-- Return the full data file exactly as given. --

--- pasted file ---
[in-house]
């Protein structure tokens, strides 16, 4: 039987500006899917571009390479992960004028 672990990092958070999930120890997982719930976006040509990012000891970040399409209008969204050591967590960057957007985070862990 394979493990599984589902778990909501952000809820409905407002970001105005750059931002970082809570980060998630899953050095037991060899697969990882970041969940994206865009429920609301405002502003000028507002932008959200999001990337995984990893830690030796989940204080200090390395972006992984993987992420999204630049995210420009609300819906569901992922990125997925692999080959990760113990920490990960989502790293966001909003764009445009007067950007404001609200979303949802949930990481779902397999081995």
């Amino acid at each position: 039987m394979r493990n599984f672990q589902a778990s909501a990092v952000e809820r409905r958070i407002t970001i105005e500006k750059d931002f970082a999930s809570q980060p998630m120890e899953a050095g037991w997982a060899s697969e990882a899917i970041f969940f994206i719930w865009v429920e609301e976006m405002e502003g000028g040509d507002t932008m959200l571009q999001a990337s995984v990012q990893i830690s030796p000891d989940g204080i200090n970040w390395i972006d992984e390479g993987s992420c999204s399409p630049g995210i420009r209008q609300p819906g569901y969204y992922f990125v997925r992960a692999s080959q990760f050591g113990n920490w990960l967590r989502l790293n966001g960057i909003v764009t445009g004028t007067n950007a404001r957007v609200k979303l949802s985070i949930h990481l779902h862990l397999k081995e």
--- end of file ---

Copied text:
[in-house]
């Protein structure tokens, strides 16, 4: 039987500006899917571009390479992960004028 672990990092958070999930120890997982719930976006040509990012000891970040399409209008969204050591967590960057957007985070862990 394979493990599984589902778990909501952000809820409905407002970001105005750059931002970082809570980060998630899953050095037991060899697969990882970041969940994206865009429920609301405002502003000028507002932008959200999001990337995984990893830690030796989940204080200090390395972006992984993987992420999204630049995210420009609300819906569901992922990125997925692999080959990760113990920490990960989502790293966001909003764009445009007067950007404001609200979303949802949930990481779902397999081995």
């Amino acid at each position: 039987m394979r493990n599984f672990q589902a778990s909501a990092v952000e809820r409905r958070i407002t970001i105005e500006k750059d931002f970082a999930s809570q980060p998630m120890e899953a050095g037991w997982a060899s697969e990882a899917i970041f969940f994206i719930w865009v429920e609301e976006m405002e502003g000028g040509d507002t932008m959200l571009q999001a990337s995984v990012q990893i830690s030796p000891d989940g204080i200090n970040w390395i972006d992984e390479g993987s992420c999204s399409p630049g995210i420009r209008q609300p819906g569901y969204y992922f990125v997925r992960a692999s080959q990760f050591g113990n920490w990960l967590r989502l790293n966001g960057i909003v764009t445009g004028t007067n950007a404001r957007v609200k979303l949802s985070i949930h990481l779902h862990l397999k081995e």